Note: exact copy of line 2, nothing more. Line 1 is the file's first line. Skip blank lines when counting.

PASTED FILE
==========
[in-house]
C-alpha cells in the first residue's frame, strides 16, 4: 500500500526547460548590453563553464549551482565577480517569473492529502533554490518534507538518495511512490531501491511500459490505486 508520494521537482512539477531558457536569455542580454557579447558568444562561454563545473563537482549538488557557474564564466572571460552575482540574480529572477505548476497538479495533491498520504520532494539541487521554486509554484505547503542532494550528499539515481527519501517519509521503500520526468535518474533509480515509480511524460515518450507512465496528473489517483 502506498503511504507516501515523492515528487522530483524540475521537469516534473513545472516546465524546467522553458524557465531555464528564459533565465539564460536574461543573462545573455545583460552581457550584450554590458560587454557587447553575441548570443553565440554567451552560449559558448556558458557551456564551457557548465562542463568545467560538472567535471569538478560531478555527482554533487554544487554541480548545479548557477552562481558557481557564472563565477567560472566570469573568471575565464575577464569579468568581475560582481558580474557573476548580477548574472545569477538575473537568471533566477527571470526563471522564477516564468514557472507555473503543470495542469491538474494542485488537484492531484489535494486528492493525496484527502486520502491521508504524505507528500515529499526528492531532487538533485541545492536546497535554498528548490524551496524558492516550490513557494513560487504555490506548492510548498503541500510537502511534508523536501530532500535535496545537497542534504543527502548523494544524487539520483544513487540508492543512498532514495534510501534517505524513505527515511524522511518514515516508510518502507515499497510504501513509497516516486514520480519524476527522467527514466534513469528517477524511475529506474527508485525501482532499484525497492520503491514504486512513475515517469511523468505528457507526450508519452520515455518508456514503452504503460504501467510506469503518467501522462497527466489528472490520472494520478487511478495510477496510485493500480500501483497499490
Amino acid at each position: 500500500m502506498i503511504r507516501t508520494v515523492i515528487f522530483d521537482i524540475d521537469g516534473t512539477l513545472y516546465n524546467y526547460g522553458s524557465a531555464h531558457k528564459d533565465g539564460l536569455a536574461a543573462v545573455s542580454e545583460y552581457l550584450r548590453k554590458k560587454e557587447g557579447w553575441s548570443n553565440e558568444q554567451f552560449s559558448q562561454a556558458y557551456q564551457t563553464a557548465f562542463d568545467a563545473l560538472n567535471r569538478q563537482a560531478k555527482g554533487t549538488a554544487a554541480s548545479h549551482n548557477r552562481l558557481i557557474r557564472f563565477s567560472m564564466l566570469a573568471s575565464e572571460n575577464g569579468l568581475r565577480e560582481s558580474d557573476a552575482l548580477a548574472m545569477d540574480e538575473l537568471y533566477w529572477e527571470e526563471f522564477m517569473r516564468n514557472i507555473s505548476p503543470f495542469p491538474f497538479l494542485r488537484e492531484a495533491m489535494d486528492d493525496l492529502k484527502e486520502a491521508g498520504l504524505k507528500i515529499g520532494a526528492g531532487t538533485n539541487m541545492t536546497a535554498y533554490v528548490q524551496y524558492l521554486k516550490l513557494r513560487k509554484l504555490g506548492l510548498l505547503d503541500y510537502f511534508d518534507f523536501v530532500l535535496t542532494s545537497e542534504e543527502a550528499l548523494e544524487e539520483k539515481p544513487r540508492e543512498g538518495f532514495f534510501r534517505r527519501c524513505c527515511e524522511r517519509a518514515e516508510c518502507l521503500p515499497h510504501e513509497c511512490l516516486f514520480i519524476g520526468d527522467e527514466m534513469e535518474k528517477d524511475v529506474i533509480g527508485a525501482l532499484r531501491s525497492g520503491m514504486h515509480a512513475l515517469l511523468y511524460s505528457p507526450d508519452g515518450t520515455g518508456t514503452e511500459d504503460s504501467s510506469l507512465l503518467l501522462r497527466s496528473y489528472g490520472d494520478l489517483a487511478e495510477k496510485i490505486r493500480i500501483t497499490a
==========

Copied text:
C-alpha cells in the first residue's frame, strides 16, 4: 500500500526547460548590453563553464549551482565577480517569473492529502533554490518534507538518495511512490531501491511500459490505486 508520494521537482512539477531558457536569455542580454557579447558568444562561454563545473563537482549538488557557474564564466572571460552575482540574480529572477505548476497538479495533491498520504520532494539541487521554486509554484505547503542532494550528499539515481527519501517519509521503500520526468535518474533509480515509480511524460515518450507512465496528473489517483 502506498503511504507516501515523492515528487522530483524540475521537469516534473513545472516546465524546467522553458524557465531555464528564459533565465539564460536574461543573462545573455545583460552581457550584450554590458560587454557587447553575441548570443553565440554567451552560449559558448556558458557551456564551457557548465562542463568545467560538472567535471569538478560531478555527482554533487554544487554541480548545479548557477552562481558557481557564472563565477567560472566570469573568471575565464575577464569579468568581475560582481558580474557573476548580477548574472545569477538575473537568471533566477527571470526563471522564477516564468514557472507555473503543470495542469491538474494542485488537484492531484489535494486528492493525496484527502486520502491521508504524505507528500515529499526528492531532487538533485541545492536546497535554498528548490524551496524558492516550490513557494513560487504555490506548492510548498503541500510537502511534508523536501530532500535535496545537497542534504543527502548523494544524487539520483544513487540508492543512498532514495534510501534517505524513505527515511524522511518514515516508510518502507515499497510504501513509497516516486514520480519524476527522467527514466534513469528517477524511475529506474527508485525501482532499484525497492520503491514504486512513475515517469511523468505528457507526450508519452520515455518508456514503452504503460504501467510506469503518467501522462497527466489528472490520472494520478487511478495510477496510485493500480500501483497499490